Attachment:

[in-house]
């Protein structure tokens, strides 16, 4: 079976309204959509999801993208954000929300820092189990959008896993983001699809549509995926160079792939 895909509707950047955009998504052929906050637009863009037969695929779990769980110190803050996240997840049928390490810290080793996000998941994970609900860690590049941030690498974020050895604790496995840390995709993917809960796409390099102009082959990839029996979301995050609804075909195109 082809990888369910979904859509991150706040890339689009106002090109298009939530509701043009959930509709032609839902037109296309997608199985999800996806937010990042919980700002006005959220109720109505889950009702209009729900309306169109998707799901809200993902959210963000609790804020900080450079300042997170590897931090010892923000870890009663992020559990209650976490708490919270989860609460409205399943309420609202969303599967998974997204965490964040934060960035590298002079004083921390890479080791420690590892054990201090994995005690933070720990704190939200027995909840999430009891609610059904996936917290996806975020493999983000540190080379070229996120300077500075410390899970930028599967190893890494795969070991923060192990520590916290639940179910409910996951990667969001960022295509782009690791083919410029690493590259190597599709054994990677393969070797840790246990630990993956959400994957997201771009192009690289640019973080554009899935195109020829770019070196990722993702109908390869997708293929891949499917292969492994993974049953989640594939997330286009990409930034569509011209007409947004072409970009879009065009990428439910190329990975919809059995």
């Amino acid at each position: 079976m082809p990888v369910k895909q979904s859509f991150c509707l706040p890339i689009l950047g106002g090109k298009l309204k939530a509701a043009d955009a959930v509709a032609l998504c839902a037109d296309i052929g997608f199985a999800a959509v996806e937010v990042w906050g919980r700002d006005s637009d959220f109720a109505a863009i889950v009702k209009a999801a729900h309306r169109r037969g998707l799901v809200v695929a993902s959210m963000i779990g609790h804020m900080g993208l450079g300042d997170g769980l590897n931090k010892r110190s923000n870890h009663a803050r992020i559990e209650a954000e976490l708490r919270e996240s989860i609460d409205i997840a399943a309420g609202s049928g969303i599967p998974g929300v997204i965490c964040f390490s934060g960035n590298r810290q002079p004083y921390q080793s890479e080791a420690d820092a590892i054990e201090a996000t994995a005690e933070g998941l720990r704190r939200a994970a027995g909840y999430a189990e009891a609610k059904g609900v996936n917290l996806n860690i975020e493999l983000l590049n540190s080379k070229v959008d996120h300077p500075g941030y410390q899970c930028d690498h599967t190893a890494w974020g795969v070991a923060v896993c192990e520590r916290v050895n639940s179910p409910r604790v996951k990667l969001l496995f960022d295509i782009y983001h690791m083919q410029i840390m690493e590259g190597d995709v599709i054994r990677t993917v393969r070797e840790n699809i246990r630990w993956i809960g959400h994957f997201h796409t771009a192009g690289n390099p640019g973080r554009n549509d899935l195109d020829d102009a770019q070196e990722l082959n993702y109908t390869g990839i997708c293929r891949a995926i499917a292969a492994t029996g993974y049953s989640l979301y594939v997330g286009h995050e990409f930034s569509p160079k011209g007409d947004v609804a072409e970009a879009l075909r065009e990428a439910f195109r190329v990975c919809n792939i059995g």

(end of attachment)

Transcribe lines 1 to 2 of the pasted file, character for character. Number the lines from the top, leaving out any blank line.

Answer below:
[in-house]
């Protein structure tokens, strides 16, 4: 079976309204959509999801993208954000929300820092189990959008896993983001699809549509995926160079792939 895909509707950047955009998504052929906050637009863009037969695929779990769980110190803050996240997840049928390490810290080793996000998941994970609900860690590049941030690498974020050895604790496995840390995709993917809960796409390099102009082959990839029996979301995050609804075909195109 082809990888369910979904859509991150706040890339689009106002090109298009939530509701043009959930509709032609839902037109296309997608199985999800996806937010990042919980700002006005959220109720109505889950009702209009729900309306169109998707799901809200993902959210963000609790804020900080450079300042997170590897931090010892923000870890009663992020559990209650976490708490919270989860609460409205399943309420609202969303599967998974997204965490964040934060960035590298002079004083921390890479080791420690590892054990201090994995005690933070720990704190939200027995909840999430009891609610059904996936917290996806975020493999983000540190080379070229996120300077500075410390899970930028599967190893890494795969070991923060192990520590916290639940179910409910996951990667969001960022295509782009690791083919410029690493590259190597599709054994990677393969070797840790246990630990993956959400994957997201771009192009690289640019973080554009899935195109020829770019070196990722993702109908390869997708293929891949499917292969492994993974049953989640594939997330286009990409930034569509011209007409947004072409970009879009065009990428439910190329990975919809059995």